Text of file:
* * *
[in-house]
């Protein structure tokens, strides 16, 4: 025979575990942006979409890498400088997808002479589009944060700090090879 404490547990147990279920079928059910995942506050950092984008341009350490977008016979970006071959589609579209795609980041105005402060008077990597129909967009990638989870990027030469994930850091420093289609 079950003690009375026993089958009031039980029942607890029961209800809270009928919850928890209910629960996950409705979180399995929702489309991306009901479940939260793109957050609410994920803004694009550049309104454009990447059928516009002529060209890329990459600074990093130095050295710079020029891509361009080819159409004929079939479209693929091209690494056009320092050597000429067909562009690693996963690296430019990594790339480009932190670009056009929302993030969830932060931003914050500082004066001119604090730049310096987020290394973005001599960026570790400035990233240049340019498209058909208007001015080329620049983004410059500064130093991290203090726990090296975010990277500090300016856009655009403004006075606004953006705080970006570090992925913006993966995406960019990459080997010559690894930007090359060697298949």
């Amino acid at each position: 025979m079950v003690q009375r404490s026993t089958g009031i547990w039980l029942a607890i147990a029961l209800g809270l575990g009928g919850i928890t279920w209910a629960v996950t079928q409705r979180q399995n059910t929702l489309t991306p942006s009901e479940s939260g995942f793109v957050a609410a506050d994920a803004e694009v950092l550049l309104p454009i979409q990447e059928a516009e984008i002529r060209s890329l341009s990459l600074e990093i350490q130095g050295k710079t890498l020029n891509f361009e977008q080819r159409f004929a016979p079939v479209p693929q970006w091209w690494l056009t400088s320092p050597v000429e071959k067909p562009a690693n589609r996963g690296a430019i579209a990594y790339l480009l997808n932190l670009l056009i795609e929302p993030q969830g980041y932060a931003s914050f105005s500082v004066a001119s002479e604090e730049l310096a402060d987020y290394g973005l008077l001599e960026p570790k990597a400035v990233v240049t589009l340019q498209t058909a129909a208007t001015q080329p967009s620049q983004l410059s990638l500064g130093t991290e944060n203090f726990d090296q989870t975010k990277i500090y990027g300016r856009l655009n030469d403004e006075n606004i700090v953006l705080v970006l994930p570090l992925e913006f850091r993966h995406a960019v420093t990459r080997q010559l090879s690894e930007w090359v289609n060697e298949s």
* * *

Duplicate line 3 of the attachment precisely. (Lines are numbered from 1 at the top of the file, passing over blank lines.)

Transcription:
């Amino acid at each position: 025979m079950v003690q009375r404490s026993t089958g009031i547990w039980l029942a607890i147990a029961l209800g809270l575990g009928g919850i928890t279920w209910a629960v996950t079928q409705r979180q399995n059910t929702l489309t991306p942006s009901e479940s939260g995942f793109v957050a609410a506050d994920a803004e694009v950092l550049l309104p454009i979409q990447e059928a516009e984008i002529r060209s890329l341009s990459l600074e990093i350490q130095g050295k710079t890498l020029n891509f361009e977008q080819r159409f004929a016979p079939v479209p693929q970006w091209w690494l056009t400088s320092p050597v000429e071959k067909p562009a690693n589609r996963g690296a430019i579209a990594y790339l480009l997808n932190l670009l056009i795609e929302p993030q969830g980041y932060a931003s914050f105005s500082v004066a001119s002479e604090e730049l310096a402060d987020y290394g973005l008077l001599e960026p570790k990597a400035v990233v240049t589009l340019q498209t058909a129909a208007t001015q080329p967009s620049q983004l410059s990638l500064g130093t991290e944060n203090f726990d090296q989870t975010k990277i500090y990027g300016r856009l655009n030469d403004e006075n606004i700090v953006l705080v970006l994930p570090l992925e913006f850091r993966h995406a960019v420093t990459r080997q010559l090879s690894e930007w090359v289609n060697e298949s």